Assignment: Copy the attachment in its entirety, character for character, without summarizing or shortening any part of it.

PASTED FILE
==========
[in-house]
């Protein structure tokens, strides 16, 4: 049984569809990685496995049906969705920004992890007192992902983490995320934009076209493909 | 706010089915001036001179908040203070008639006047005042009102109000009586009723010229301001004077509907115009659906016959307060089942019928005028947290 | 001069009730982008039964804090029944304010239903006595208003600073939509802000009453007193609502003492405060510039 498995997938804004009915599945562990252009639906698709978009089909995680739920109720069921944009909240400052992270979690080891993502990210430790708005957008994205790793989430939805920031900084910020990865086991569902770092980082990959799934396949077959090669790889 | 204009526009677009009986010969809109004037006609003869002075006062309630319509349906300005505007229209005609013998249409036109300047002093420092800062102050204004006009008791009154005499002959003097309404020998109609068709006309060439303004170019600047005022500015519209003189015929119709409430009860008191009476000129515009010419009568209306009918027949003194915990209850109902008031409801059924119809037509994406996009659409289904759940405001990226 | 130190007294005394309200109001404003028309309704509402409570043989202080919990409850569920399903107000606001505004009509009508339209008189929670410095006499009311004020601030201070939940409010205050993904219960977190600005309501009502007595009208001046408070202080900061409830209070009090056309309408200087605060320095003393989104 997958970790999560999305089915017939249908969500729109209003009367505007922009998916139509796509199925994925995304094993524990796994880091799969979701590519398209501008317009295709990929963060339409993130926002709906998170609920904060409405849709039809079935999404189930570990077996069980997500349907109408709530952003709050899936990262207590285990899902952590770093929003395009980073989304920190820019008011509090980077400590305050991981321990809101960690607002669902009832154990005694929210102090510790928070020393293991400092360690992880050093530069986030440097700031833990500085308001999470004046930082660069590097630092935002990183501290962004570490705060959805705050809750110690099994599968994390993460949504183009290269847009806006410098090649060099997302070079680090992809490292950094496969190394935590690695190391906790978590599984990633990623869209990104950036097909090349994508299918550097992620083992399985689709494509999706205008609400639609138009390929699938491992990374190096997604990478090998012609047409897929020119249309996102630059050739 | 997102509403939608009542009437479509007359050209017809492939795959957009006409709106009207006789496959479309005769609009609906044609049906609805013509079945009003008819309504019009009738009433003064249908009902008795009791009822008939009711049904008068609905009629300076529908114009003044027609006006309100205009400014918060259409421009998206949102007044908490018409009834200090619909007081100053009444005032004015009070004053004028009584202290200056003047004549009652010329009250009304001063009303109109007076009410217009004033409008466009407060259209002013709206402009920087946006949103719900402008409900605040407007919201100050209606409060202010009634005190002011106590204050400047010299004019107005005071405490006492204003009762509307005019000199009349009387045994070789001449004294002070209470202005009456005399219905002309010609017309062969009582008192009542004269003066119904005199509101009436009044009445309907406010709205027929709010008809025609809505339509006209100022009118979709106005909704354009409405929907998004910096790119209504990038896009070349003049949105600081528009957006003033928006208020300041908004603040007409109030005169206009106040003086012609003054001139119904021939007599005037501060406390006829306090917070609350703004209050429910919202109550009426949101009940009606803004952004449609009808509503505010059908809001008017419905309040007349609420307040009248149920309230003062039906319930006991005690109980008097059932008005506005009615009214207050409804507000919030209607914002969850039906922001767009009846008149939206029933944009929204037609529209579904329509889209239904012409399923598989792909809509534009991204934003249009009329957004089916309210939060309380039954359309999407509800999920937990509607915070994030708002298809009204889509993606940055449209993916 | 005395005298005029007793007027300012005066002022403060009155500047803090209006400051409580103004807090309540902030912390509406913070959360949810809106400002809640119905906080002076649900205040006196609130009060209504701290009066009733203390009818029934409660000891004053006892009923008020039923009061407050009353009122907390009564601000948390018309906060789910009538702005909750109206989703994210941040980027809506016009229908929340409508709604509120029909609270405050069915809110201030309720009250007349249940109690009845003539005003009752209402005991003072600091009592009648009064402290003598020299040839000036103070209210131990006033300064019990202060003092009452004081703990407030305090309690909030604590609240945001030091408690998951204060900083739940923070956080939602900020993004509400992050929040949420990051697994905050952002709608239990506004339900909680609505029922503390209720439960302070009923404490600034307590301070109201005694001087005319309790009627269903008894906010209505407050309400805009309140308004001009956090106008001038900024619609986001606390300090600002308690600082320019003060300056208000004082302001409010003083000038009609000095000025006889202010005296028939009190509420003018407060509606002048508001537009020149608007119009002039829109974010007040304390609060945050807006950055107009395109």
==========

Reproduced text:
[in-house]
């Protein structure tokens, strides 16, 4: 049984569809990685496995049906969705920004992890007192992902983490995320934009076209493909 | 706010089915001036001179908040203070008639006047005042009102109000009586009723010229301001004077509907115009659906016959307060089942019928005028947290 | 001069009730982008039964804090029944304010239903006595208003600073939509802000009453007193609502003492405060510039 498995997938804004009915599945562990252009639906698709978009089909995680739920109720069921944009909240400052992270979690080891993502990210430790708005957008994205790793989430939805920031900084910020990865086991569902770092980082990959799934396949077959090669790889 | 204009526009677009009986010969809109004037006609003869002075006062309630319509349906300005505007229209005609013998249409036109300047002093420092800062102050204004006009008791009154005499002959003097309404020998109609068709006309060439303004170019600047005022500015519209003189015929119709409430009860008191009476000129515009010419009568209306009918027949003194915990209850109902008031409801059924119809037509994406996009659409289904759940405001990226 | 130190007294005394309200109001404003028309309704509402409570043989202080919990409850569920399903107000606001505004009509009508339209008189929670410095006499009311004020601030201070939940409010205050993904219960977190600005309501009502007595009208001046408070202080900061409830209070009090056309309408200087605060320095003393989104 997958970790999560999305089915017939249908969500729109209003009367505007922009998916139509796509199925994925995304094993524990796994880091799969979701590519398209501008317009295709990929963060339409993130926002709906998170609920904060409405849709039809079935999404189930570990077996069980997500349907109408709530952003709050899936990262207590285990899902952590770093929003395009980073989304920190820019008011509090980077400590305050991981321990809101960690607002669902009832154990005694929210102090510790928070020393293991400092360690992880050093530069986030440097700031833990500085308001999470004046930082660069590097630092935002990183501290962004570490705060959805705050809750110690099994599968994390993460949504183009290269847009806006410098090649060099997302070079680090992809490292950094496969190394935590690695190391906790978590599984990633990623869209990104950036097909090349994508299918550097992620083992399985689709494509999706205008609400639609138009390929699938491992990374190096997604990478090998012609047409897929020119249309996102630059050739 | 997102509403939608009542009437479509007359050209017809492939795959957009006409709106009207006789496959479309005769609009609906044609049906609805013509079945009003008819309504019009009738009433003064249908009902008795009791009822008939009711049904008068609905009629300076529908114009003044027609006006309100205009400014918060259409421009998206949102007044908490018409009834200090619909007081100053009444005032004015009070004053004028009584202290200056003047004549009652010329009250009304001063009303109109007076009410217009004033409008466009407060259209002013709206402009920087946006949103719900402008409900605040407007919201100050209606409060202010009634005190002011106590204050400047010299004019107005005071405490006492204003009762509307005019000199009349009387045994070789001449004294002070209470202005009456005399219905002309010609017309062969009582008192009542004269003066119904005199509101009436009044009445309907406010709205027929709010008809025609809505339509006209100022009118979709106005909704354009409405929907998004910096790119209504990038896009070349003049949105600081528009957006003033928006208020300041908004603040007409109030005169206009106040003086012609003054001139119904021939007599005037501060406390006829306090917070609350703004209050429910919202109550009426949101009940009606803004952004449609009808509503505010059908809001008017419905309040007349609420307040009248149920309230003062039906319930006991005690109980008097059932008005506005009615009214207050409804507000919030209607914002969850039906922001767009009846008149939206029933944009929204037609529209579904329509889209239904012409399923598989792909809509534009991204934003249009009329957004089916309210939060309380039954359309999407509800999920937990509607915070994030708002298809009204889509993606940055449209993916 | 005395005298005029007793007027300012005066002022403060009155500047803090209006400051409580103004807090309540902030912390509406913070959360949810809106400002809640119905906080002076649900205040006196609130009060209504701290009066009733203390009818029934409660000891004053006892009923008020039923009061407050009353009122907390009564601000948390018309906060789910009538702005909750109206989703994210941040980027809506016009229908929340409508709604509120029909609270405050069915809110201030309720009250007349249940109690009845003539005003009752209402005991003072600091009592009648009064402290003598020299040839000036103070209210131990006033300064019990202060003092009452004081703990407030305090309690909030604590609240945001030091408690998951204060900083739940923070956080939602900020993004509400992050929040949420990051697994905050952002709608239990506004339900909680609505029922503390209720439960302070009923404490600034307590301070109201005694001087005319309790009627269903008894906010209505407050309400805009309140308004001009956090106008001038900024619609986001606390300090600002308690600082320019003060300056208000004082302001409010003083000038009609000095000025006889202010005296028939009190509420003018407060509606002048508001537009020149608007119009002039829109974010007040304390609060945050807006950055107009395109």